We've also found a few accidental tomatoes from when we gave a compost layer underneath the mulch to our orange tree. I'm not sure if these are going to survive if we get another round of frost. We lost our entire batch of Cherry Tomato seedlings to frost, but I'm hoping the cover of the orange tree might provide some protection to these.

Tomato by accident.png

Our compost has now been inhabited by a good bacterium called actinomycetes which is helping to break down the harder stuff. You can also see a pupa of a wasp larvae in here. I don't know why, but wasps seem to love our compost bins. They've taken up residence in every one we've had and last season we had to open it up and let them out (with all the windows closed) so that the newly hatched wasps could emerge and fly off. They weren't small wasps either but they obviously have a need for good soil to reproduce, so we're taking it as a compliment.

Compost Bacterium.png

Some other interesting things

I've recently noticed that the bees collecting nectar and pollen from our aloes now have dark pinky orange pollen sacks. I've seen this before where bees collecting from Vicia species have purple pollen sacks. Just an interesting observation, perhaps bee keepers can also use this to work out where their bees are foraging most during certain parts of the year. This apparently also affects the taste of the honey.

Bees pollinating Aloes.png

My daughter also found this one brick that has this beautiful mat of moss covering it. It's the only one like this in the garden, so it's considered one of her treasures :) I must admit it does feel really velvety to the touch and she's very tactile, so I get her fascination with it.

Moss covered brick.png

Take Away Thoughts

With this climate being quite extreme during summer and winter, I have been researching ways that we can protect our plants for the upcoming really hot months of summer (not looking forward to the 40*C days) and I've got a few ideas.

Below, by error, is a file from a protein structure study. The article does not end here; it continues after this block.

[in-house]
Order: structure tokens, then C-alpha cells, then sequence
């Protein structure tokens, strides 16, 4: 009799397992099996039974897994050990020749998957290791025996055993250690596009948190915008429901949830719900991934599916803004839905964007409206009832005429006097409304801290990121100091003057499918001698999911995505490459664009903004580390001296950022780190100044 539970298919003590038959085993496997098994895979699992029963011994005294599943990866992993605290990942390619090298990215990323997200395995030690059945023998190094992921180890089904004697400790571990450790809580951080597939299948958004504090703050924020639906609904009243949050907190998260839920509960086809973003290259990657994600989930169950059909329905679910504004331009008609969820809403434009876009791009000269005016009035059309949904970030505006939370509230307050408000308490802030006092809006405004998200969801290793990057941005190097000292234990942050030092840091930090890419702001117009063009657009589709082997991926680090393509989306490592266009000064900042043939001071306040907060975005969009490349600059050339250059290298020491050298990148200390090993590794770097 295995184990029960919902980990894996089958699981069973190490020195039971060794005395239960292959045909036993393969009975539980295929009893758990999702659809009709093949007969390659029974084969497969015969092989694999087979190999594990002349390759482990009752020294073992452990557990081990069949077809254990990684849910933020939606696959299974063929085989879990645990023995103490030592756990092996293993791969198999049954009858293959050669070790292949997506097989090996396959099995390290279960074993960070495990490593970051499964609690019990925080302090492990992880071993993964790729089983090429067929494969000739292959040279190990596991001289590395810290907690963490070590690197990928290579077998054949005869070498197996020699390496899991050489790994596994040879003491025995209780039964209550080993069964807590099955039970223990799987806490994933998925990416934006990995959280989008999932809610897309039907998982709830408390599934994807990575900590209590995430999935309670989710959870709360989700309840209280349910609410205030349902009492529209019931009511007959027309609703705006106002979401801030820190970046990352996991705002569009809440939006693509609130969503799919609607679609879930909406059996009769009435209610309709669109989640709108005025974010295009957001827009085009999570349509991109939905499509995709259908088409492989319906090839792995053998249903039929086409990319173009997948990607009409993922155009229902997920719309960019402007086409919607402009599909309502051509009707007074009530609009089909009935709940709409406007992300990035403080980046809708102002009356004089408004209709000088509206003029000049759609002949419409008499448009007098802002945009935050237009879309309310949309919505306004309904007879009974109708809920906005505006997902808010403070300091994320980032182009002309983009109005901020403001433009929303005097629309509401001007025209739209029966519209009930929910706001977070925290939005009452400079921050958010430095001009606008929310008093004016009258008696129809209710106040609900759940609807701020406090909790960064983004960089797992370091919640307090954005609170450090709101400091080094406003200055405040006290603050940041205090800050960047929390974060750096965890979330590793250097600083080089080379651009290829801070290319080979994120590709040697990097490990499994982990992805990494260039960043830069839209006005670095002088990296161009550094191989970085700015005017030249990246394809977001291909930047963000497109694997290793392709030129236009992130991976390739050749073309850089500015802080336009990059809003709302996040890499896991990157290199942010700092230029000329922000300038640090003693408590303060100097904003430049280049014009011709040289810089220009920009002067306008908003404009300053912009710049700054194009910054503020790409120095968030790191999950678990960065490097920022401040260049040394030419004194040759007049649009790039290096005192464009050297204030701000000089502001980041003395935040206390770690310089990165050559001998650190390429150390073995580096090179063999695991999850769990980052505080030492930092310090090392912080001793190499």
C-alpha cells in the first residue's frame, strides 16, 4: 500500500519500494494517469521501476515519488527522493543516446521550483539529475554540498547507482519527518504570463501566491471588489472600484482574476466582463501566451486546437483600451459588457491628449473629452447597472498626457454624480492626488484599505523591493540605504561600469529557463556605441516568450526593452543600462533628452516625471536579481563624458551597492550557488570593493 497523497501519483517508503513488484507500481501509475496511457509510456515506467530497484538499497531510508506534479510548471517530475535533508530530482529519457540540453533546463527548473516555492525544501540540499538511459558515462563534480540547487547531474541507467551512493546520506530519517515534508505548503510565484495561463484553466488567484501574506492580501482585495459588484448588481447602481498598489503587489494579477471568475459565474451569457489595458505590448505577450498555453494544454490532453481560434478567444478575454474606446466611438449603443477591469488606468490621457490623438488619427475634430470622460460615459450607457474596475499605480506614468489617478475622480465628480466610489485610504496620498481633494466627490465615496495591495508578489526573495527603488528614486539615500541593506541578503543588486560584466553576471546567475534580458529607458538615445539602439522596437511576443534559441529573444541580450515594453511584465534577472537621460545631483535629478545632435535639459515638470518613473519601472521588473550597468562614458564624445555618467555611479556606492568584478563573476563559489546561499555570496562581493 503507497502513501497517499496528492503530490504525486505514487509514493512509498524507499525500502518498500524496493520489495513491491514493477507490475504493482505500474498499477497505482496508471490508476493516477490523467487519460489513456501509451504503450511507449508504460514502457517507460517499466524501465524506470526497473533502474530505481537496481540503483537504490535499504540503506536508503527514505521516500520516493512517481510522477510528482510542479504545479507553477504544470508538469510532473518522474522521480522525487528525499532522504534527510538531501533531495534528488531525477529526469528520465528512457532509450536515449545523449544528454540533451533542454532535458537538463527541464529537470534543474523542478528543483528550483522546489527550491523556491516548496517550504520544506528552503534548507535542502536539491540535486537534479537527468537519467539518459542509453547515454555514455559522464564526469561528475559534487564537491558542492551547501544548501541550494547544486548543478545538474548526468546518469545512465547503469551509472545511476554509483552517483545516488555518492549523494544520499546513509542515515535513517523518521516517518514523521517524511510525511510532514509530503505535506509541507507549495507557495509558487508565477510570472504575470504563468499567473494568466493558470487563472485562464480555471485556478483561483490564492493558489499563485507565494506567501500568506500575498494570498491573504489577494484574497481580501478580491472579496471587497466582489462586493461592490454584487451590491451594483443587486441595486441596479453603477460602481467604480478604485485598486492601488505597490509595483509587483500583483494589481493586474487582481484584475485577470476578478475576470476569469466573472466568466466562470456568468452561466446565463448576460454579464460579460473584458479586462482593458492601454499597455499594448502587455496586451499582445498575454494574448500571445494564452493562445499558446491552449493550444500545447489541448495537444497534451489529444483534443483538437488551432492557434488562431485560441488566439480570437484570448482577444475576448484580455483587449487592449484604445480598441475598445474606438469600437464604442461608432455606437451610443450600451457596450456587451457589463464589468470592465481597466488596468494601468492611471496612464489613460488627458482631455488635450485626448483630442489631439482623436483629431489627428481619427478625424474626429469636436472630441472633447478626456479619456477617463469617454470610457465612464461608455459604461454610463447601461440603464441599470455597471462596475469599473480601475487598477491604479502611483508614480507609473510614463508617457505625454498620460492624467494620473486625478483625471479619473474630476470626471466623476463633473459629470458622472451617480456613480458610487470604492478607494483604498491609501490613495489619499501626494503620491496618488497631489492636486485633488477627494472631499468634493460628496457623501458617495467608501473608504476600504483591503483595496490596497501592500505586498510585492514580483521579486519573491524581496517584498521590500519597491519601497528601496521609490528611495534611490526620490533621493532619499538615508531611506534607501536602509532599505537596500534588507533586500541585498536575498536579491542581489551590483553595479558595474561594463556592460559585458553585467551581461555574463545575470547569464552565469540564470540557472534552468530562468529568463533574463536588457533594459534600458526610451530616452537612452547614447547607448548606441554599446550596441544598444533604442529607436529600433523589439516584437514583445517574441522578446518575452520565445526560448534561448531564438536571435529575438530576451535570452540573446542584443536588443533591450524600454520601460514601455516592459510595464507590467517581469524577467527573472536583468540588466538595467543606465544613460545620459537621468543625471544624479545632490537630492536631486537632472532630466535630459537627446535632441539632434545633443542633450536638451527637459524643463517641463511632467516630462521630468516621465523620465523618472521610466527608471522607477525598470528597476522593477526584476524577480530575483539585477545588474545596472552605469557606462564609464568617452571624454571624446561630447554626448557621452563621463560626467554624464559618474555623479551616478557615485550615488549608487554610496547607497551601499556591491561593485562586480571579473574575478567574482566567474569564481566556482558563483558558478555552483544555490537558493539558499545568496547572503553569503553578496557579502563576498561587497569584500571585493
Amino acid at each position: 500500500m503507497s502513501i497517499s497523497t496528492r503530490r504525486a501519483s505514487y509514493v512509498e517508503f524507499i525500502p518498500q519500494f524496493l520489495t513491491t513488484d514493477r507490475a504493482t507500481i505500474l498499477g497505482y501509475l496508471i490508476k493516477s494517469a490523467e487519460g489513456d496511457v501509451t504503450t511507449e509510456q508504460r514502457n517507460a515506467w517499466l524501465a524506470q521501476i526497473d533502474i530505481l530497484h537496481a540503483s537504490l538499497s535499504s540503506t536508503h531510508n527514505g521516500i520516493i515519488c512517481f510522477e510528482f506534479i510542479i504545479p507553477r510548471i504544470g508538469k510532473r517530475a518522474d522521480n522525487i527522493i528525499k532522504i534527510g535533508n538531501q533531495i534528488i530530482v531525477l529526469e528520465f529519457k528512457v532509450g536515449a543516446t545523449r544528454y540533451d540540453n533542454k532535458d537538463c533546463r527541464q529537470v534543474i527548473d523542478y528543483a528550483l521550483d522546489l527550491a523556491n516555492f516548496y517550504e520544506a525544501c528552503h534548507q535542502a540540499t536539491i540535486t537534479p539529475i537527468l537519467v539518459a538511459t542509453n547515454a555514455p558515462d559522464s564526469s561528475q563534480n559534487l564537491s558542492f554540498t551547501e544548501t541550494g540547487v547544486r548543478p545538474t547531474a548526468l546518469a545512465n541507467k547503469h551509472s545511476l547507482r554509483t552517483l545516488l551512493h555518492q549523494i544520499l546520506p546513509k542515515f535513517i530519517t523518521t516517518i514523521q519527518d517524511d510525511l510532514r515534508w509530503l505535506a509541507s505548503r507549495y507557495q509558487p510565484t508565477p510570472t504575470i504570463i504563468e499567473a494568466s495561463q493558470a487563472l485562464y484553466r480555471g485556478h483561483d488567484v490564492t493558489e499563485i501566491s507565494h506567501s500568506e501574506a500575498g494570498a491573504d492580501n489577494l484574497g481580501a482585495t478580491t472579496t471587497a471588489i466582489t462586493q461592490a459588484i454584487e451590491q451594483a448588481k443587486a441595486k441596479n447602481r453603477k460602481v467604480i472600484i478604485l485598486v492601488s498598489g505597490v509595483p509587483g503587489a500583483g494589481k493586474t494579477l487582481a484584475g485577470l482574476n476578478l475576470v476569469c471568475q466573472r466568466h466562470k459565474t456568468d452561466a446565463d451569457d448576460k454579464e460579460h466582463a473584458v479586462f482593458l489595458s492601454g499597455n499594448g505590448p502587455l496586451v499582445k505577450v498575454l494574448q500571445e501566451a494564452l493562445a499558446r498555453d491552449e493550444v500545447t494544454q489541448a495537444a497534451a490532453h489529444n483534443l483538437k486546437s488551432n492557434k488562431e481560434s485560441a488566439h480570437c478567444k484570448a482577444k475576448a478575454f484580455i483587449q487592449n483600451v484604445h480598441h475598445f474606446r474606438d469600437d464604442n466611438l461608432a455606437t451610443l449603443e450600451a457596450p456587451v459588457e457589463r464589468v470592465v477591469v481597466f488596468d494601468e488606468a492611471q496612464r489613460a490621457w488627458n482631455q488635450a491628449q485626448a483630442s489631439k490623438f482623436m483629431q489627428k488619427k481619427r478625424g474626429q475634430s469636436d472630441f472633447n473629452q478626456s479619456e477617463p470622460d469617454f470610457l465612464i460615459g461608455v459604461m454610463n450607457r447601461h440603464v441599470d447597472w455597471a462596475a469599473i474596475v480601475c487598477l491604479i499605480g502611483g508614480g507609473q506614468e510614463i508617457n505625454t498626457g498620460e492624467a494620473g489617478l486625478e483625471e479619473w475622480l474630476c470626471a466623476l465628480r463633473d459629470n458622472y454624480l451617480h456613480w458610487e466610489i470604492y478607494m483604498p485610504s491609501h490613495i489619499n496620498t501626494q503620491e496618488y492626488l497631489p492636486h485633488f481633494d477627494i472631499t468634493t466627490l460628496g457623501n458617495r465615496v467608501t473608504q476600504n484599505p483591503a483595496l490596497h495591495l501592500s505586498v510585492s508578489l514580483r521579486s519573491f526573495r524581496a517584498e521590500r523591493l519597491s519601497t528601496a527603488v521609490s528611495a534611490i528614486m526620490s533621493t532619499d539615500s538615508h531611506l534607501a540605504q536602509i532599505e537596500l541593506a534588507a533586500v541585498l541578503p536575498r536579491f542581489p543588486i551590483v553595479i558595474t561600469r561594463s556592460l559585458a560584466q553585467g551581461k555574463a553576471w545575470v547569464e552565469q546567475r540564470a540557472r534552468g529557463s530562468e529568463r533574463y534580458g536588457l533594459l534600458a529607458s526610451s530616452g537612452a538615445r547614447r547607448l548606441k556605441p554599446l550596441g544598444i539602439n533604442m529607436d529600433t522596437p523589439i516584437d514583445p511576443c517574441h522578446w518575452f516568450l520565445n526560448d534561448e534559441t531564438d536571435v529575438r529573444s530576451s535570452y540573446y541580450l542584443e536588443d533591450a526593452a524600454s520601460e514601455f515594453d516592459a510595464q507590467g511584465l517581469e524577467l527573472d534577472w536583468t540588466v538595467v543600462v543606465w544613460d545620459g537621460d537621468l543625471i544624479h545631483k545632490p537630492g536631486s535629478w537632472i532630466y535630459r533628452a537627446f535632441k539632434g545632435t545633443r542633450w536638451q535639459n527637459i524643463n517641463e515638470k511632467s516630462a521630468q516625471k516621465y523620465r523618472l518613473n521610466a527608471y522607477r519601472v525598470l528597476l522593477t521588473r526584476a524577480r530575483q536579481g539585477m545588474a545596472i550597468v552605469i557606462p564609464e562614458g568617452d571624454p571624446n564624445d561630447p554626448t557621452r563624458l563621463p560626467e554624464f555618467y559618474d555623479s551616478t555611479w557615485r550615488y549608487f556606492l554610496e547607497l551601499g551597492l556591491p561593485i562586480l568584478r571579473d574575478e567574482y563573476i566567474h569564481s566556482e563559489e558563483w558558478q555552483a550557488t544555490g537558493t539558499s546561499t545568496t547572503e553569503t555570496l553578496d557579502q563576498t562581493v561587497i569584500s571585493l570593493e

There is no way that I'm going to fork out R5k on a tunnel system, but seeing as our first veggie patch is square, I'm planning on using our gazebo to shade the plants when it gets really hot. It's sitting in the garage at the moment not being used and won't cost us anything extra to give it a try.

I'm hoping to get another grass cutting when it warms up (even the grass went dormant with the frost) that I can use for mulching around the veggies to keep some of the moisture in. We don't have a water tank but I've been bottling rain water as much as possible for the upcoming dry months and I'm hoping it will at least be enough to keep the veggie patch going. Watering this garden with municipal water is going to be very expensive and I've decided to reserve the laundry grey water for the grass in the front garden because we don't eat that.

Vegetable gardening in Oudtshoorn is quite tricky and I haven't found anyone on YouTube in this region sharing any gardening advice regarding anything edible. I confess that last month I became quite despondent with my vegetable gardening. We seemed to suffer a lot of losses and it was so freezing cold, that it wasn't very pleasant to tend to anything outside. A few days after our daughter's birthday, I found out that my mother had passed away, so I was in a grey area mentally and emotionally and my energy wasn't really right for nurturing plants, so I was doing the bare minimum outside. I've now set aside time each day to tend to them as much a therapeutic session for me as a nourishing session for them.

We'll see how it all goes, one day at a time.

I hope you enjoyed reading this and please feel free to comment and send me suggestions that might occur to you, especially @joanstewart and @goldenoakfarm.

And a Thank You to @riverflows for the invitation, to @shanibeer, @edprivat & @simplymike for supporting the #GARDENJOURNAL challenge.

Have a beautiful day Hivers & Lotusers :)

3 columns
2 columns
1 column